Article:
Wineka column: Former NFL star Elam lived quietly in Salisbury

Published 12:00 am Friday, July 20, 2012

SALISBURY — For the past 30 years, Cleveland Elam lived a quiet life in Salisbury focused on family, work and his luscious lawn.
Elam was a lot like war veterans who return home and seldom talk about the war again.
Outside his family, unless the conversation turned to sports, Elam said little about his five seasons in the National Football League, including his two Pro Bowl years as a defensive lineman for the San Francisco 49ers.
He filled a key role in the 49ers’ celebrated “Gold Rush” defensive line and led the team with 17.5 sacks in 1976. But injuries forced Elam out of football for good after the 1979 season.
Elam died last Thursday at his Salisbury home from a massive heart attack. He was only 60 and still working for Rack Room Shoes and as head of his own business, Zola Cleaning Service, which was named for his late mother.
“People would ask, of course (about football),” son Cleveland Elam Jr. says. “He kind of shied away from it.”
Elam was more likely to ask how people were doing or seek information on their children and grandchildren.
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Still, there were times when Elam wanted people to know about his football past.
Post sportswriter Mike London recalls that Elam sometimes dropped into his sports card shop in the 1990s. Elam was there to pick up a few of his own football cards — just to prove to new acquaintances that he once starred in the NFL.
Tameka Cuthbertson, one of Elam’s four daughters, remembers how her father used to set up a two-reel movie projector and a white sheet on the wall to show his children the grainy, black-and-white highlights from his playing days.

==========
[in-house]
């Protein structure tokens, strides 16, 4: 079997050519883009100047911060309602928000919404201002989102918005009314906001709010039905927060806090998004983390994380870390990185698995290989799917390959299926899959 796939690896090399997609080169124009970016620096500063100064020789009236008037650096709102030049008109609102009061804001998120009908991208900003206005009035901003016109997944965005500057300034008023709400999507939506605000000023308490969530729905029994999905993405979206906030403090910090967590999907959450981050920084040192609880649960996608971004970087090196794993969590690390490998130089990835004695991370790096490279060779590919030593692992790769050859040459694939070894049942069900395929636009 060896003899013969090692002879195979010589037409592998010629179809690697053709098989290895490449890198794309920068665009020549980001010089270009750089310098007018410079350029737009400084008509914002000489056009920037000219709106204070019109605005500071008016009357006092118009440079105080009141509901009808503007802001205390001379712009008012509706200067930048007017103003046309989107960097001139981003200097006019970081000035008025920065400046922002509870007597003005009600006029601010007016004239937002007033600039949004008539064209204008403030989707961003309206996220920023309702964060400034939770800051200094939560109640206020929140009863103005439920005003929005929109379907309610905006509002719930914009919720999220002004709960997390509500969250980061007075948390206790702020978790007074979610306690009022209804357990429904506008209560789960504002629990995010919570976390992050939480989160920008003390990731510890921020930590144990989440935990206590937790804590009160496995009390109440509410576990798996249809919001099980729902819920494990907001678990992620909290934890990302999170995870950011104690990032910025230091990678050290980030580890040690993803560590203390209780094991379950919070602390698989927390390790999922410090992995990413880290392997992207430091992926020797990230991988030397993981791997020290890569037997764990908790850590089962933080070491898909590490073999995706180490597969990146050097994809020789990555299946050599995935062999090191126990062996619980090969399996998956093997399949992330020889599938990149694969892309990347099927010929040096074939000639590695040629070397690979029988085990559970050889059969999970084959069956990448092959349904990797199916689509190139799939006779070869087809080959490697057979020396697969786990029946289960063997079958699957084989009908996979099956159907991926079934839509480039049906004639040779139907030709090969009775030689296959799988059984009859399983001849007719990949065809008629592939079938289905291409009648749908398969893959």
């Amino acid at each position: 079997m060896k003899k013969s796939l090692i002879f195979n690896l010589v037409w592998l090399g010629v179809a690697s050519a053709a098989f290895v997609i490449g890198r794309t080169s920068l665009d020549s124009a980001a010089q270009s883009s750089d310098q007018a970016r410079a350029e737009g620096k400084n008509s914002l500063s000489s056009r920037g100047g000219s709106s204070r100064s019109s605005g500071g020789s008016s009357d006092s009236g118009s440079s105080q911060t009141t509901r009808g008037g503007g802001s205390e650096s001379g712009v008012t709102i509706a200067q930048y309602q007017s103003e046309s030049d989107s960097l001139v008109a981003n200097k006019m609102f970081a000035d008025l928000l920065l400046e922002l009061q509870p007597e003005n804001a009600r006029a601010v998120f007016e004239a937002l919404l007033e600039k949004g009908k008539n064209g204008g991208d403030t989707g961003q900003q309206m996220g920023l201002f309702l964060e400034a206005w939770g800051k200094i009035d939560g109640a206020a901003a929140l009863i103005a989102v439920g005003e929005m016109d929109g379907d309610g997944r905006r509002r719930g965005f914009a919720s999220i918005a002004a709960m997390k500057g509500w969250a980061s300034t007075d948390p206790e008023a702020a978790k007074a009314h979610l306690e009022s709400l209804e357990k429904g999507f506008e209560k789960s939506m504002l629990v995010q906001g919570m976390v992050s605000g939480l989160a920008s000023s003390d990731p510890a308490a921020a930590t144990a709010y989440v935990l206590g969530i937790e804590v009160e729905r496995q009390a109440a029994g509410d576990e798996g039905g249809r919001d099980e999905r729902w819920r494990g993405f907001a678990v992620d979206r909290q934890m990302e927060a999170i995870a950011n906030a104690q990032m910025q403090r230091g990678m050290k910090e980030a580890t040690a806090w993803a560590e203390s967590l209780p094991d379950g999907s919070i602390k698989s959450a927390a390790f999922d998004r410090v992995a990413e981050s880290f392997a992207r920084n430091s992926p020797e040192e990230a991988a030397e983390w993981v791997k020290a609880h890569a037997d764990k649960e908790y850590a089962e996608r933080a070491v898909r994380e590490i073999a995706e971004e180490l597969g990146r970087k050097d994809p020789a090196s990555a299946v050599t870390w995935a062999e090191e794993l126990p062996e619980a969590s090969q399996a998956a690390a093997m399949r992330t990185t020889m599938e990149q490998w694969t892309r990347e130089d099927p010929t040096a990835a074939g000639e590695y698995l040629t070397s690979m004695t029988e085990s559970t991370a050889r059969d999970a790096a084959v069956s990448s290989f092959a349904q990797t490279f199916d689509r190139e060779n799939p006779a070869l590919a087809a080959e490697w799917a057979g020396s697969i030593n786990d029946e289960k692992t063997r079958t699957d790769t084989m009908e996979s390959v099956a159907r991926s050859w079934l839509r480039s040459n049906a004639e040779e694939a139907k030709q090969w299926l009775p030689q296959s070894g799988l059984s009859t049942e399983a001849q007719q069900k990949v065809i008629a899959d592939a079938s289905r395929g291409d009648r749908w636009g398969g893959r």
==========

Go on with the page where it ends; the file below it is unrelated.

“We’d say, ‘We haven’t ever seen you run that fast, Daddy,’ ” Cuthbertson recalls.
Elam Jr. says his father sometimes smiled at the thought of how much money he would have earned as a professional football player in today’s world.
“But he was never bitter about it,” the son adds. “It was something to laugh about, joke about.”
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Elam Jr., a director at WSOC-TV in Charlotte, says the main things he will always remember about his father were the life lessons he taught — what it took to be a man and how to overcome life’s obstacles.
“He never sugar-coated anything,” Elam Jr. says. “He kind of told you to embrace the struggle, how you couldn’t let any of those things stop you.”
Elam Jr. says everything his father did after football was to support his family and make sure his children went to college.
“That was important to him,” Elam Jr. says.
Cuthbertson listened to many of her father’s long lectures on life and how he always had a personal story to go with them. To his children, he always stressed staying positive and spending as much time as possible with their own kids, Cuthbertson says.
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A native of Memphis, Tenn., Elam went on to star in football at Tennessee State University, where he played alongside Ed “Too Tall” Jones.
The 49ers drafted Elam in the fourth round in 1975. As a rookie, he distinguished himself on special teams and as a third-down pass rusher.
By 1976, he was starting every game, joining Cedrick Hardman, Jimmy Webb and Tommy Hart to make up the vaunted Gold Rush line, which led the NFL in sacks in 1976.